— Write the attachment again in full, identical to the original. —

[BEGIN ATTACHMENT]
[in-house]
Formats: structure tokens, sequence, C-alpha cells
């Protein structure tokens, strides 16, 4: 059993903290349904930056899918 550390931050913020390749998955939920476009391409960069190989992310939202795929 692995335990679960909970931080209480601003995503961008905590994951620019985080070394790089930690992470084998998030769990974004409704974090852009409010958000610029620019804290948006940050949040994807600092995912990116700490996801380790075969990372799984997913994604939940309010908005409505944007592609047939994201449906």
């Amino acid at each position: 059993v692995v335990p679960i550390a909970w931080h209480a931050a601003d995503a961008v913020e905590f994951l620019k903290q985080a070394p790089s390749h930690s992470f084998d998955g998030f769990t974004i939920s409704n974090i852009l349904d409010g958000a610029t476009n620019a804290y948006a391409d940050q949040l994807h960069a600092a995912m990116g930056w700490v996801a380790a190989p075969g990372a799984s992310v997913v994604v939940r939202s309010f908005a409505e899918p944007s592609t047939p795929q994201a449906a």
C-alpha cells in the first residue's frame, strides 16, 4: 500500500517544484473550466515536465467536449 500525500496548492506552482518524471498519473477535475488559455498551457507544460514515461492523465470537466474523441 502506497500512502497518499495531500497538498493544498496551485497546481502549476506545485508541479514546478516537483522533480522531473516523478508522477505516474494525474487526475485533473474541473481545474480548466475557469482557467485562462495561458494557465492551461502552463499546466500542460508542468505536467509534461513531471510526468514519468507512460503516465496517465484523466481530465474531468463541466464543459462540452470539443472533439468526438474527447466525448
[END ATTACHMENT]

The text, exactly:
[in-house]
Formats: structure tokens, sequence, C-alpha cells
């Protein structure tokens, strides 16, 4: 059993903290349904930056899918 550390931050913020390749998955939920476009391409960069190989992310939202795929 692995335990679960909970931080209480601003995503961008905590994951620019985080070394790089930690992470084998998030769990974004409704974090852009409010958000610029620019804290948006940050949040994807600092995912990116700490996801380790075969990372799984997913994604939940309010908005409505944007592609047939994201449906």
């Amino acid at each position: 059993v692995v335990p679960i550390a909970w931080h209480a931050a601003d995503a961008v913020e905590f994951l620019k903290q985080a070394p790089s390749h930690s992470f084998d998955g998030f769990t974004i939920s409704n974090i852009l349904d409010g958000a610029t476009n620019a804290y948006a391409d940050q949040l994807h960069a600092a995912m990116g930056w700490v996801a380790a190989p075969g990372a799984s992310v997913v994604v939940r939202s309010f908005a409505e899918p944007s592609t047939p795929q994201a449906a």
C-alpha cells in the first residue's frame, strides 16, 4: 500500500517544484473550466515536465467536449 500525500496548492506552482518524471498519473477535475488559455498551457507544460514515461492523465470537466474523441 502506497500512502497518499495531500497538498493544498496551485497546481502549476506545485508541479514546478516537483522533480522531473516523478508522477505516474494525474487526475485533473474541473481545474480548466475557469482557467485562462495561458494557465492551461502552463499546466500542460508542468505536467509534461513531471510526468514519468507512460503516465496517465484523466481530465474531468463541466464543459462540452470539443472533439468526438474527447466525448